The best way to do this is through a national taskforce for safe schools, with government, unions and education stakeholders. Schools, must, also, get extra funds from government to pay for essential safety measures like PPE and additional cleaning."

The Joint Statement by GMB, NAHT, NASUWT, NEU, UNISON, Unite

This joint statement sets out a number of key principles and tests that the school workforce unions believe are essential to have in place before any plans are taken forward to reopen schools in England more widely in the coming period. 

The statement is on behalf of the education unions GMB, NAHT, NASUWT, NEU, UNISON and Unite. The unions believe that the government should commit to work with the unions and others to agree a set of principles and tests to ensure that systems are in place in schools for the safety of children, parents/carers, staff and the wider communities they serve, in advance of any planned reopening.

The wider reopening of our schools will depend greatly on ensuring that families and carers are fully confident that allowing their children to return to school is safe. We do not believe that sufficient levels of confidence exist at this time. However, we believe that meeting the following principles and tests will help to achieve this.

Key principles

The wider reopening of our schools will underpin efforts to restart the UK economy, but it is vital that the paramount consideration on this issue is the safety and welfare of students, their families, staff and the wider public. Schools are already playing a key role in supporting the continuing education of all children within their school, children of key workers, vulnerable children, and the maintenance of essential public services and industries. This will continue to be a priority under any planned wider reopening. However, an unsafe return will only serve to break the bond of trust between school and home and will hinder a successful long-term economic recovery. Schools are rooted in their communities and are subject to the same pressures as everyone else.

Public health considerations and the serious risks of increasing transmission rates of Covid-19 must be the primary criteria governing the strategy for wider reopening of our schools. There are a number of key tests that will need to be met prior to any final decision on increasing pupil numbers to combat the risk of an increase in transmission rates resulting from a premature wider reopening.

The wider reopening of schools will require agreement by employers and trade unions on a range of procedures to make sure schools are safe environments for children, their families and carers, and staff. These will include robust risk assessments in advance of schools reopening and the conduct of these assessments will be supported through the provision of clear national advice and guidance.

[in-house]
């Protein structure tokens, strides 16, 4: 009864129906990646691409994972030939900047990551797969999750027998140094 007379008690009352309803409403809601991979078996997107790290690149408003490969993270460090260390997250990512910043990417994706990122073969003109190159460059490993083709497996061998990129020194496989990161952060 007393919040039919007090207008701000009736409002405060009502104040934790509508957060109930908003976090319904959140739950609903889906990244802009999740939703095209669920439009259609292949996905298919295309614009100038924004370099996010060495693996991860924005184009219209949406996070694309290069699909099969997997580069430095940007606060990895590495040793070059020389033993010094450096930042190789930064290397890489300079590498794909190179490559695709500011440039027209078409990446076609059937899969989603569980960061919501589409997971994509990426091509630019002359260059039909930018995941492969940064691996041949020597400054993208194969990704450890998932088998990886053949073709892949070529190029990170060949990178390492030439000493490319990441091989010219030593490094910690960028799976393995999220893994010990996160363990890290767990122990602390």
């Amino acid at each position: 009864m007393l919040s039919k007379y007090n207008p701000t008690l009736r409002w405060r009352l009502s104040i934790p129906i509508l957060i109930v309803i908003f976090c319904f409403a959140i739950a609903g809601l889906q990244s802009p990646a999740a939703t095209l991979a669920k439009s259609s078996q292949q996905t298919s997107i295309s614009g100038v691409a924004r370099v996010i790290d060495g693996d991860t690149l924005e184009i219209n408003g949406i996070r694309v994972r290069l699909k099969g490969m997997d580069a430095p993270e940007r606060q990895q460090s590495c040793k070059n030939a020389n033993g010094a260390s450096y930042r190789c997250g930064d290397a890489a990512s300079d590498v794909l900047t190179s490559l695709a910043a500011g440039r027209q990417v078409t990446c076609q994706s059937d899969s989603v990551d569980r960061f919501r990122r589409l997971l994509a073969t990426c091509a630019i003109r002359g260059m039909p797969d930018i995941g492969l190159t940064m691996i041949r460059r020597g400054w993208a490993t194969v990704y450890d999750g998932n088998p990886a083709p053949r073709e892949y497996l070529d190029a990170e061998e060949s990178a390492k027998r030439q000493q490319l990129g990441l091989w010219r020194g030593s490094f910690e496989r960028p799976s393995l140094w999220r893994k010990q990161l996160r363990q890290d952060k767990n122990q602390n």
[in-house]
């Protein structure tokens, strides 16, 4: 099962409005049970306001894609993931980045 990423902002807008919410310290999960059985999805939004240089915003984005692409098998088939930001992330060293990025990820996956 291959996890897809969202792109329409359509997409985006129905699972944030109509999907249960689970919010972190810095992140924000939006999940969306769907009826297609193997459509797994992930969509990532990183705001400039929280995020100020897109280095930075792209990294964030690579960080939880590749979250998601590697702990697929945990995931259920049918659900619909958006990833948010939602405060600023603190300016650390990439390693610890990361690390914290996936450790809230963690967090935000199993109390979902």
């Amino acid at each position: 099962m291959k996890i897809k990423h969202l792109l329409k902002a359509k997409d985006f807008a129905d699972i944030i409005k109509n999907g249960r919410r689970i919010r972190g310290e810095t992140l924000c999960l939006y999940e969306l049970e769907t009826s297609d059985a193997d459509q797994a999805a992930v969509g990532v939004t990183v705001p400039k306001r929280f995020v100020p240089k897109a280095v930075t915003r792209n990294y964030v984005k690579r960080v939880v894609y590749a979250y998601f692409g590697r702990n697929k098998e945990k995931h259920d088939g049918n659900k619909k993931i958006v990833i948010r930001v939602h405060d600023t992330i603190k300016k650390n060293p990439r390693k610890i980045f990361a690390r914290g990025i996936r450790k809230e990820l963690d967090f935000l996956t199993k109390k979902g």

A strategic approach will require government to immediately establish a national Covid-19 education taskforce comprising government, the education trade unions and other key stakeholders. The taskforce should develop statutory guidance and a strategic approach to reopening schools at the local level.

Wider reopening will need careful consideration to achieving equitable outcomes, including the impact on the mental health and living standards of vulnerable and disadvantaged children and their families, and BAME groups. Communities facing the greatest challenges before the pandemic are being hit hardest by Covid-19 and our schools must be fully supported by government including with additional financial support as required to help them.

Key tests

There must be clear scientific published evidence that trends in transmission of Covid-19 will not be adversely impacted by the reopening phase and that schools are also safe to reopen. Government should also be in a position to assess that pupils, parents/carers and staff are confident that this is the case.

There should no increase in pupil numbers until the full rollout of the government’s “test, trace and isolate policy” with testing targets consistently met over a number of weeks and case numbers falling consistently. A wider reopening before such a regime is in place would be completely unviable and would risk increased transmission levels, and ultimately deaths.

A phased approach should be kept under constant review with no expectation that more pupils will return before the science shows that this is safe.

There must be agreement between government, employers and unions that operational practices and procedures in schools meet minimum quantifiable standards, in particular regarding social distancing, hygiene and cleansing practices, a secure supply of appropriate PPE to all school settings to be available where required, including clear guidance on situations were physical contact with pupils cannot be avoided, and regular robust risk assessments.

Enhanced school cleaning with additional resources subject to risk assessment and all necessary PPE to keep them safe.

A phased return of pupils will be necessary and this will need to meet tests that the most vulnerable pupils are being prioritised and that the phased approach supports maintaining a safe environment and reduced transmission levels.

Governing Bodies and School leadership teams should continue to make decisions to close schools in cases of local outbreaks/upsurge in Covid-19 cases. Schools will need local data as part of the government’s testing and tracing strategy. Consultation with the unions is an important step in this process as is ensuring that decisions are taken in a way that complies with all relevant national guidance and advice on these matters.

Clear strategies for safeguarding the most vulnerable pupils and staff, including those who have an underlying condition, are pregnant, over 70 or in the shielded group, and those who live with (or care for) anyone in these categories. These pupils and staff should be allowed to self-isolate or work from home.

An assessment of the impact of wider school reopening on other key public services, in particular public transport and the risks for increased transmission rates in that context.

A clear commitment to collective negotiations with school unions on reopening and instances of local Covid-19 outbreaks or increased transmission levels.

::: End of the Statement :::

About the TUC: The Trades Union Congress:TUC exists to make the working world a better place for everyone. We bring together more than 05.5 million working people, who make up our 48 member unions. We support unions to grow and thrive and we stand up for everyone, who works for a living.